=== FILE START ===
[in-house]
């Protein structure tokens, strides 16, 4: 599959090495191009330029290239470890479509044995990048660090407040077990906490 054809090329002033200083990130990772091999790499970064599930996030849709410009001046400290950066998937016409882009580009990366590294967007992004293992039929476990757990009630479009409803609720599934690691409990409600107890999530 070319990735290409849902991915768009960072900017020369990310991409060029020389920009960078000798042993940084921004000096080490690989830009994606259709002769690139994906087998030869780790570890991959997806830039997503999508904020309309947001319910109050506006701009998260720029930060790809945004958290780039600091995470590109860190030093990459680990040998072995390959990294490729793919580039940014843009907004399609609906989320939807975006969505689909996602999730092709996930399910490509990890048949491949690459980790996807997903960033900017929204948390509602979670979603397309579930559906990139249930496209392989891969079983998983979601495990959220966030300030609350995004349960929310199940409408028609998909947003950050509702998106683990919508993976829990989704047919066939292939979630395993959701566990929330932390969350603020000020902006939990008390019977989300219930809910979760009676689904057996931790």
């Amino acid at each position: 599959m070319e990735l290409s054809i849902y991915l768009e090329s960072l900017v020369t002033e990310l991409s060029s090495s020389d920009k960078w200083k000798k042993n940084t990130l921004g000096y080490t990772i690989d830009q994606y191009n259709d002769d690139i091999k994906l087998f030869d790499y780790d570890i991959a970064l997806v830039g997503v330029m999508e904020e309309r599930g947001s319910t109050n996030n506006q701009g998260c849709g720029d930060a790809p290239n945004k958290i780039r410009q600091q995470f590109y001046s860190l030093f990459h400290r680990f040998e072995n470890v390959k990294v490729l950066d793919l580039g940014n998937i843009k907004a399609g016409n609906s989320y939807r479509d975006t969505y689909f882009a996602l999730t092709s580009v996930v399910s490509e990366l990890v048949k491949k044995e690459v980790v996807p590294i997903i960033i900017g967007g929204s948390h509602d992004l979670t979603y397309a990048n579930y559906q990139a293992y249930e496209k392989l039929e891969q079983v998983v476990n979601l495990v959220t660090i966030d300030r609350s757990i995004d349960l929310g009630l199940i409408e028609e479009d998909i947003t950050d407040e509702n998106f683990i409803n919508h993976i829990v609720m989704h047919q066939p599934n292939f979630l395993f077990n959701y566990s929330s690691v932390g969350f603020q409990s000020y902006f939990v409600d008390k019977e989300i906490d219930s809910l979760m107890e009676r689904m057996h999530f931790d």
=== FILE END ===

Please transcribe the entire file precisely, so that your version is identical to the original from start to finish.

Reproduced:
[in-house]
């Protein structure tokens, strides 16, 4: 599959090495191009330029290239470890479509044995990048660090407040077990906490 054809090329002033200083990130990772091999790499970064599930996030849709410009001046400290950066998937016409882009580009990366590294967007992004293992039929476990757990009630479009409803609720599934690691409990409600107890999530 070319990735290409849902991915768009960072900017020369990310991409060029020389920009960078000798042993940084921004000096080490690989830009994606259709002769690139994906087998030869780790570890991959997806830039997503999508904020309309947001319910109050506006701009998260720029930060790809945004958290780039600091995470590109860190030093990459680990040998072995390959990294490729793919580039940014843009907004399609609906989320939807975006969505689909996602999730092709996930399910490509990890048949491949690459980790996807997903960033900017929204948390509602979670979603397309579930559906990139249930496209392989891969079983998983979601495990959220966030300030609350995004349960929310199940409408028609998909947003950050509702998106683990919508993976829990989704047919066939292939979630395993959701566990929330932390969350603020000020902006939990008390019977989300219930809910979760009676689904057996931790």
């Amino acid at each position: 599959m070319e990735l290409s054809i849902y991915l768009e090329s960072l900017v020369t002033e990310l991409s060029s090495s020389d920009k960078w200083k000798k042993n940084t990130l921004g000096y080490t990772i690989d830009q994606y191009n259709d002769d690139i091999k994906l087998f030869d790499y780790d570890i991959a970064l997806v830039g997503v330029m999508e904020e309309r599930g947001s319910t109050n996030n506006q701009g998260c849709g720029d930060a790809p290239n945004k958290i780039r410009q600091q995470f590109y001046s860190l030093f990459h400290r680990f040998e072995n470890v390959k990294v490729l950066d793919l580039g940014n998937i843009k907004a399609g016409n609906s989320y939807r479509d975006t969505y689909f882009a996602l999730t092709s580009v996930v399910s490509e990366l990890v048949k491949k044995e690459v980790v996807p590294i997903i960033i900017g967007g929204s948390h509602d992004l979670t979603y397309a990048n579930y559906q990139a293992y249930e496209k392989l039929e891969q079983v998983v476990n979601l495990v959220t660090i966030d300030r609350s757990i995004d349960l929310g009630l199940i409408e028609e479009d998909i947003t950050d407040e509702n998106f683990i409803n919508h993976i829990v609720m989704h047919q066939p599934n292939f979630l395993f077990n959701y566990s929330s690691v932390g969350f603020q409990s000020y902006f939990v409600d008390k019977e989300i906490d219930s809910l979760m107890e009676r689904m057996h999530f931790d």